Rs. 300 m invested in Raigam rice noodles facility
The Kingdom of Raigam will complete the construction of its Rs. 1 b
saltern in Kuchaveli next year, Raigam Group Chairman Dr. Ravi Liyanage
said at the launch of its rice noodles Devani Batha on Wednesday. He
said that around 60 percent of the work on the project has been
completed and added that the saltern will be commissioned as scheduled
Dr Ravi Liyanage
Work on the 1,800-acre saltern in the East commenced in 2011 to
provide jobs to over 1,500 people in the area. “Constructing a saltern
is a cumbersome process. The inclement weather during the past two
months hindered work on the project,” Dr. Liyanage said.
Sri Lanka yet imports a substantial quantity of salt a year draining
out foreign exchange from the country. Raigam re-awakened the salt
industry in Sri Lanka by setting up salterns in Hambantota and Puttalam
which helped reduce the import of salt to around 7,000 mt in 2011.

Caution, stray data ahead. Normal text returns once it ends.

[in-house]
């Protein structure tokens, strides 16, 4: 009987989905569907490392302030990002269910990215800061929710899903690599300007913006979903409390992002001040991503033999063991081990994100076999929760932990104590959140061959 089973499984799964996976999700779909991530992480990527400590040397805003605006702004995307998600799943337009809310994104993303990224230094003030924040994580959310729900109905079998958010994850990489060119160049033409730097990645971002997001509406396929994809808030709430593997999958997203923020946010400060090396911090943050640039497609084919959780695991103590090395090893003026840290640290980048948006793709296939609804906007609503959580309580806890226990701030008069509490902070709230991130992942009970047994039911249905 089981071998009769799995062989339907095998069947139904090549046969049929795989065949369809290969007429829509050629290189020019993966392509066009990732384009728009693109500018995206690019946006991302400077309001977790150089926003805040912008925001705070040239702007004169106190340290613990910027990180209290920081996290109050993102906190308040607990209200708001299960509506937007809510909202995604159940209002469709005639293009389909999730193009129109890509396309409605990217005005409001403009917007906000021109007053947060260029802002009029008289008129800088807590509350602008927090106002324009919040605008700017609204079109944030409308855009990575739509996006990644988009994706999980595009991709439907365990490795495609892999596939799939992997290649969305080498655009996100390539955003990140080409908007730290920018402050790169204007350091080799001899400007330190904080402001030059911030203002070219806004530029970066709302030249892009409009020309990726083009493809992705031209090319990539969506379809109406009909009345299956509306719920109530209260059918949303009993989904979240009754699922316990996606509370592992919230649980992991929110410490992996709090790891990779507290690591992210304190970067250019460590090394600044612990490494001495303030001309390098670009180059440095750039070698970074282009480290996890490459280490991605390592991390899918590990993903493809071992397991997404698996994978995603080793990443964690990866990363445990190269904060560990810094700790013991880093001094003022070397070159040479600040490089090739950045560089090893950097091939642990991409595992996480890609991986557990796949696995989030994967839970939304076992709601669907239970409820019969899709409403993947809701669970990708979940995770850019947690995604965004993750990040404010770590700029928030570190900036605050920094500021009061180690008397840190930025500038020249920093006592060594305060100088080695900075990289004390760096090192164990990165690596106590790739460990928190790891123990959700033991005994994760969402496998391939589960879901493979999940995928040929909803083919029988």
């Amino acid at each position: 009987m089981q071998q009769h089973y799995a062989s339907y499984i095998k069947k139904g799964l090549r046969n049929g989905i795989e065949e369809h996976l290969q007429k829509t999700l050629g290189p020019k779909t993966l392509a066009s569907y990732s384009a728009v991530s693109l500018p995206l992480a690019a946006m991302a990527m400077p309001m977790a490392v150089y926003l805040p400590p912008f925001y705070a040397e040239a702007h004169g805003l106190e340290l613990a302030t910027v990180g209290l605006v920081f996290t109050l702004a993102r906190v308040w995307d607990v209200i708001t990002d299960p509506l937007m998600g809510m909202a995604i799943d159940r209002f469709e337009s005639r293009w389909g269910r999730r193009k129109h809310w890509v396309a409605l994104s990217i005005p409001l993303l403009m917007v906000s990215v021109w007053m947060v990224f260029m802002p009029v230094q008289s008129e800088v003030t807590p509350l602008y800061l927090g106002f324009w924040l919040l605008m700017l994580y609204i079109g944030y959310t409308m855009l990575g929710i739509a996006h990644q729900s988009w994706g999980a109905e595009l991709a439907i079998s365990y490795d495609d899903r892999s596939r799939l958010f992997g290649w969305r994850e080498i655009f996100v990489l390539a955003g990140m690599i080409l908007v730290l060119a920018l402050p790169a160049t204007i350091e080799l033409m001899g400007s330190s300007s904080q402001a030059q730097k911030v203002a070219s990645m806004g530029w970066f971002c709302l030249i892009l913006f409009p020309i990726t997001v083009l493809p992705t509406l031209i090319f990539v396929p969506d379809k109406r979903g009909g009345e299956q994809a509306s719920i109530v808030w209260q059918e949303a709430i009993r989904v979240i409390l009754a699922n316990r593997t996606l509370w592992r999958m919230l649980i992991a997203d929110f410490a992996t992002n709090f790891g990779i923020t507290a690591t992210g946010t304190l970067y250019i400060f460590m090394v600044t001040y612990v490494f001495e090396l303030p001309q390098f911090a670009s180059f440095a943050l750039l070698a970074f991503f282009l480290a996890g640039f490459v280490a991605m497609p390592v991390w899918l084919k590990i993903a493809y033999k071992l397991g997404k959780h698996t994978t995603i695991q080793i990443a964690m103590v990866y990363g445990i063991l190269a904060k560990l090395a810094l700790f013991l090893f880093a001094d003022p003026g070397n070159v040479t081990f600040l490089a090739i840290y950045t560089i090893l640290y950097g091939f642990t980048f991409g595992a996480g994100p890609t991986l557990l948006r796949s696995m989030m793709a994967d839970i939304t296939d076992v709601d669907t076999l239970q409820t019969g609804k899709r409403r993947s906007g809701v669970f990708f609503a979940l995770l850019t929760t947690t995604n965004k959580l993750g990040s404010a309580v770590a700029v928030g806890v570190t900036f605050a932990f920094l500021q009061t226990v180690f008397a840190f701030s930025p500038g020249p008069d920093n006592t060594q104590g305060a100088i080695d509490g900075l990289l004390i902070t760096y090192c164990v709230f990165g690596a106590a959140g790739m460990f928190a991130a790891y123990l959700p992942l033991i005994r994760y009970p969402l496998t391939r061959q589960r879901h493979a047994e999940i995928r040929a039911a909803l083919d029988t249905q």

The country's annual requirement of salt is around 50,000 mt.
“We are confident that Sri Lanka will be able to export salt in the
near future,” Dr. Liyanage said.
Raigam launched the manufacture of rice noodles at its plant in
Homagama with an investment of Rs. 300 m to change the consumption
pattern in Sri Lanka. The state-of-the-art factory has a capacity to
manufacture 5,000 mt of noodles a year and double the capacity next
Devani Batha was introduced to the market in three flavours white,
rose and red kekulu flour. Sri Lanka's current rice production is about
4.8 million mt a year and the industry sustains around 880,000 farmer
Dr. Liyanage said that by consuming rice-based products the country
could save a staggering amount of foreign exchange on import of wheat
flour each year. By consuming rice-flour noodles instead of wheat-flour
noodles the country could save around Rs. 925 million a year on import
of wheat flour.
“Sri Lanka takes pride in being self-sufficient in rice but the irony
is that it still imports a large quantity of wheat flour spending a
colossal sum each year. Promoting the consumption of rice and rice-based
products should take place at grass-roots level,” Dr. Liyanage said.
Sri Lanka spend around 20 percent of its foreign exchange on import
of food. Milk powder, sugar, canned fish and dry fish is yet imported in